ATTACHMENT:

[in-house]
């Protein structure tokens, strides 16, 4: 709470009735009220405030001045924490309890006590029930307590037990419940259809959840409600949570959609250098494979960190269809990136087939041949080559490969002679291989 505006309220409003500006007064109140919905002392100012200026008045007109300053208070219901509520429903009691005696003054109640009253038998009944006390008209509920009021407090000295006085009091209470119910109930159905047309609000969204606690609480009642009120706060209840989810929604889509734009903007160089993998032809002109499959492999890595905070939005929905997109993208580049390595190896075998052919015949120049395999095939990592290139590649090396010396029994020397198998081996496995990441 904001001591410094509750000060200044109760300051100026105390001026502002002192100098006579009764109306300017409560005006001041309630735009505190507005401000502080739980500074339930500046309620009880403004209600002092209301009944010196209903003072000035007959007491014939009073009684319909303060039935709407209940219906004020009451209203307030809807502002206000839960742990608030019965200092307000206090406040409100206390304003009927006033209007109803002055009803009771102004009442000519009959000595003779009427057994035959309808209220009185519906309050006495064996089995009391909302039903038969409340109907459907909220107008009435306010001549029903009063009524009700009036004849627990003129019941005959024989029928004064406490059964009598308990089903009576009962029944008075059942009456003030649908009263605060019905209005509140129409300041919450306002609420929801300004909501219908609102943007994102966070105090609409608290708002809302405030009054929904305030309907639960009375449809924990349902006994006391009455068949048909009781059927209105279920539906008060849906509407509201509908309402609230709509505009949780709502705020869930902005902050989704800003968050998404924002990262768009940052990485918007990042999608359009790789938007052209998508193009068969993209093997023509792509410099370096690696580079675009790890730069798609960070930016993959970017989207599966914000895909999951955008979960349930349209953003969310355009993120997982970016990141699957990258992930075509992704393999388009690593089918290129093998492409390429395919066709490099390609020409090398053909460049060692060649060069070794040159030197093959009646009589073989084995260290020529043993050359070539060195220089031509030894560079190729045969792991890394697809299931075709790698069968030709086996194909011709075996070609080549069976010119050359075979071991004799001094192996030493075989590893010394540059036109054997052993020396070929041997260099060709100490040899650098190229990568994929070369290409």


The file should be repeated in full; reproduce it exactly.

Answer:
[in-house]
């Protein structure tokens, strides 16, 4: 709470009735009220405030001045924490309890006590029930307590037990419940259809959840409600949570959609250098494979960190269809990136087939041949080559490969002679291989 505006309220409003500006007064109140919905002392100012200026008045007109300053208070219901509520429903009691005696003054109640009253038998009944006390008209509920009021407090000295006085009091209470119910109930159905047309609000969204606690609480009642009120706060209840989810929604889509734009903007160089993998032809002109499959492999890595905070939005929905997109993208580049390595190896075998052919015949120049395999095939990592290139590649090396010396029994020397198998081996496995990441 904001001591410094509750000060200044109760300051100026105390001026502002002192100098006579009764109306300017409560005006001041309630735009505190507005401000502080739980500074339930500046309620009880403004209600002092209301009944010196209903003072000035007959007491014939009073009684319909303060039935709407209940219906004020009451209203307030809807502002206000839960742990608030019965200092307000206090406040409100206390304003009927006033209007109803002055009803009771102004009442000519009959000595003779009427057994035959309808209220009185519906309050006495064996089995009391909302039903038969409340109907459907909220107008009435306010001549029903009063009524009700009036004849627990003129019941005959024989029928004064406490059964009598308990089903009576009962029944008075059942009456003030649908009263605060019905209005509140129409300041919450306002609420929801300004909501219908609102943007994102966070105090609409608290708002809302405030009054929904305030309907639960009375449809924990349902006994006391009455068949048909009781059927209105279920539906008060849906509407509201509908309402609230709509505009949780709502705020869930902005902050989704800003968050998404924002990262768009940052990485918007990042999608359009790789938007052209998508193009068969993209093997023509792509410099370096690696580079675009790890730069798609960070930016993959970017989207599966914000895909999951955008979960349930349209953003969310355009993120997982970016990141699957990258992930075509992704393999388009690593089918290129093998492409390429395919066709490099390609020409090398053909460049060692060649060069070794040159030197093959009646009589073989084995260290020529043993050359070539060195220089031509030894560079190729045969792991890394697809299931075709790698069968030709086996194909011709075996070609080549069976010119050359075979071991004799001094192996030493075989590893010394540059036109054997052993020396070929041997260099060709100490040899650098190229990568994929070369290409």